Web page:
of ministry, they must still do their As an Opposition, if the Whigs aet utmost to prevent the existence of a as they have done, they will only Whig one. uphold the Ministry and destroy In the Greek business, the counthemselves. Nothing, in truth, could try at large takes no interest. This be more ridiculous and vain than for business, in all its changes of form," a body of men who profess to agree never varies its character for folly with the Ministry in essentials, and and iniquity. It began in plundering especially in those on which the Turkey, and it is ending in plundercountry differs from it, to stand for- ing Greece. It was originally a wild ward as its regular opponents. crusade to give to the Greeks free
Here is the Jewish Question, on dom and independence ; and it is which we have already given our now a savage conquest over them, to
deprive them of the most sacred na- attend to her own interests without tional rights, and hawk them about mixing herself up in their broils. for a sovereign as something even Year after year the interests of this below slaves. Here is a pretended country are neglected and sacrificed independent nation, which is not in relation to Portugal; and for suffered to have a voice in the de- what ? Is it to plunge that nation infining of its own territory or the to war and anarchy, or to enable the choice of its own monarch! In hap- Brazilian emperor to deprive it of py consistency with the whole, is the all national rights? Or is it to gratify þungling portion which concerns pique and revenge in a personal war Prince Leopold. The three great against the king? Nothing could be powers, without troubling themselves more foolish than the conduct of the even to assert that they have a right Whigs on this subject. Granting to do it, and in utter scorn of the that the Portuguese sovereign is what opinion of the people, fix the terri- he is represented to be, it is still clear tories of Greece and offer its throne to all men, that in what he has done, to a foreigner. The foreigner, who he has had, not only the country's has not the smallest claim, instantly consent, but its assistance. His acts, assumes all the airs of ownership, in so far as England can take cogniand insists, that with the throne, they zance of them, are the acts of Portushall supply him with a treasury and gal—they form no ground of quarrel; a portion of the dominions of Turkey. yet to be revenged on him the Whigs Because they will oply suffer him to call for the sacrifice of public integrasp thei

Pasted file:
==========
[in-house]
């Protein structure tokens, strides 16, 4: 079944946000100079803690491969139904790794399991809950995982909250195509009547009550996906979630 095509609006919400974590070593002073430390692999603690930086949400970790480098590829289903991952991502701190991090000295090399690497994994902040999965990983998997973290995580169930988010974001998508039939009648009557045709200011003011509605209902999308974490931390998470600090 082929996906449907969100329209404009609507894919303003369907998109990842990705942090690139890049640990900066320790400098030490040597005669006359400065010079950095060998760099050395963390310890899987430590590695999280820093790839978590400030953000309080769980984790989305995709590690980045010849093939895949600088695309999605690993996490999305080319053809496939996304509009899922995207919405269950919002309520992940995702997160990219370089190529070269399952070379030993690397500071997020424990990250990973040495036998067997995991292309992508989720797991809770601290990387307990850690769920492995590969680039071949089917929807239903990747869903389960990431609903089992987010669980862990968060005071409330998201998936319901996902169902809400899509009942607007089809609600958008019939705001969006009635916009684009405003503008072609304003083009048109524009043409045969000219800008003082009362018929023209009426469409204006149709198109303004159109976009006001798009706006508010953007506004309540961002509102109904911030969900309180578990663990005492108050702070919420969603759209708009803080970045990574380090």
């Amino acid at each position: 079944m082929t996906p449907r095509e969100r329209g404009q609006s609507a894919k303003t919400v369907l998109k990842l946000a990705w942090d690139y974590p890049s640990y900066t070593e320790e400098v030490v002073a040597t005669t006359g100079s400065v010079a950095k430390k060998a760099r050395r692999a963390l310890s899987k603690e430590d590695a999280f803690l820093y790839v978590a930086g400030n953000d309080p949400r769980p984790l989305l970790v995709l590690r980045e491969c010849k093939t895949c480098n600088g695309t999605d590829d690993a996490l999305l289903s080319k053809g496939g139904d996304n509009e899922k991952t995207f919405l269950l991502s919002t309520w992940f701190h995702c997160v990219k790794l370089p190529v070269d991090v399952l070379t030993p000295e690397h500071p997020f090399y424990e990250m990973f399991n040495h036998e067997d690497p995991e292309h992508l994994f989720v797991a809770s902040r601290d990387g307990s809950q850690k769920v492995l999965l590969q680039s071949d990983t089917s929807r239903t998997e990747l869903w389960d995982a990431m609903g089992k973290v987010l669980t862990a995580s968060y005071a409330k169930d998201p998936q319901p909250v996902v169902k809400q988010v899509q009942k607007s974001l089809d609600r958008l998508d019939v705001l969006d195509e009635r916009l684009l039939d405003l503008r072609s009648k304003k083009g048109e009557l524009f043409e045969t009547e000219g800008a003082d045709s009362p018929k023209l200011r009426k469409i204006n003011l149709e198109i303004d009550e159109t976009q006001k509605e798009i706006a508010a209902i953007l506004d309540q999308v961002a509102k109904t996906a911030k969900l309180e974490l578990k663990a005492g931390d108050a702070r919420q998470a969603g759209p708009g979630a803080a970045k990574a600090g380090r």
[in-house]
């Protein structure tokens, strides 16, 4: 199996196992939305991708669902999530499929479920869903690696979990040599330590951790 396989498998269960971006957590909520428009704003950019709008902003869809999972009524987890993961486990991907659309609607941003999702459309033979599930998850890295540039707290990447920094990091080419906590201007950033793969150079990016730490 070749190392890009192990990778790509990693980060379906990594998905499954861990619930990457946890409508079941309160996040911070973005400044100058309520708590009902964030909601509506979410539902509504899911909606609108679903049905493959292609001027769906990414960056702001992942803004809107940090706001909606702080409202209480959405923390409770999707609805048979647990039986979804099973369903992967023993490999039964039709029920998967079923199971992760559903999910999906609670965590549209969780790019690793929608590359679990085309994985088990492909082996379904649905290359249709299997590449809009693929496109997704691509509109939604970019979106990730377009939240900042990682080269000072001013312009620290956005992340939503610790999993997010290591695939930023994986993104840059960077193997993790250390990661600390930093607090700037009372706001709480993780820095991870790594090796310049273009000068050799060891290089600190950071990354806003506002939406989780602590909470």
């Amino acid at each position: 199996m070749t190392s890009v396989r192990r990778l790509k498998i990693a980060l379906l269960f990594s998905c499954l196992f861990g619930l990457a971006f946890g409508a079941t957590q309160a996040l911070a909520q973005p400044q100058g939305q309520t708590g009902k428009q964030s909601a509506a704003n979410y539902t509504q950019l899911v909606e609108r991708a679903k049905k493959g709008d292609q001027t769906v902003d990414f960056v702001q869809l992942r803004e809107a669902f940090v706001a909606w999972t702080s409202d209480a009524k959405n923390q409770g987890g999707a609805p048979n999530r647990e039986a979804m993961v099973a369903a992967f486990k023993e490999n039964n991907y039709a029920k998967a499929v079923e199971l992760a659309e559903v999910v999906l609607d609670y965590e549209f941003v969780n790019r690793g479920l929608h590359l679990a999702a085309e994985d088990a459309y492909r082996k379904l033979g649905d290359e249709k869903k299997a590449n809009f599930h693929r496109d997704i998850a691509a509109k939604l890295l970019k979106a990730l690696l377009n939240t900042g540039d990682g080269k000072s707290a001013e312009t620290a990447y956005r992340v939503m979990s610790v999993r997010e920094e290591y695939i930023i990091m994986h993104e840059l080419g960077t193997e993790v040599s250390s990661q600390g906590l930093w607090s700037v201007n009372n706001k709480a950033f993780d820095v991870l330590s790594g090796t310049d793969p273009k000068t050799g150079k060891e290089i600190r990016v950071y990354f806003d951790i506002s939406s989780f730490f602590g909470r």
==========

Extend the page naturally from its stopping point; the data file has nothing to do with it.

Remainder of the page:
money, and refuse him rests, and even the violation of napermission to draw his own bound- tional law and right. The country aries,, hei rejacts the gift they offer, does not participate in their folly ; and seals, skem a-begging through and it naturally asks itself whether a Europe dyr a king for Greece. Whig Ministry would not light up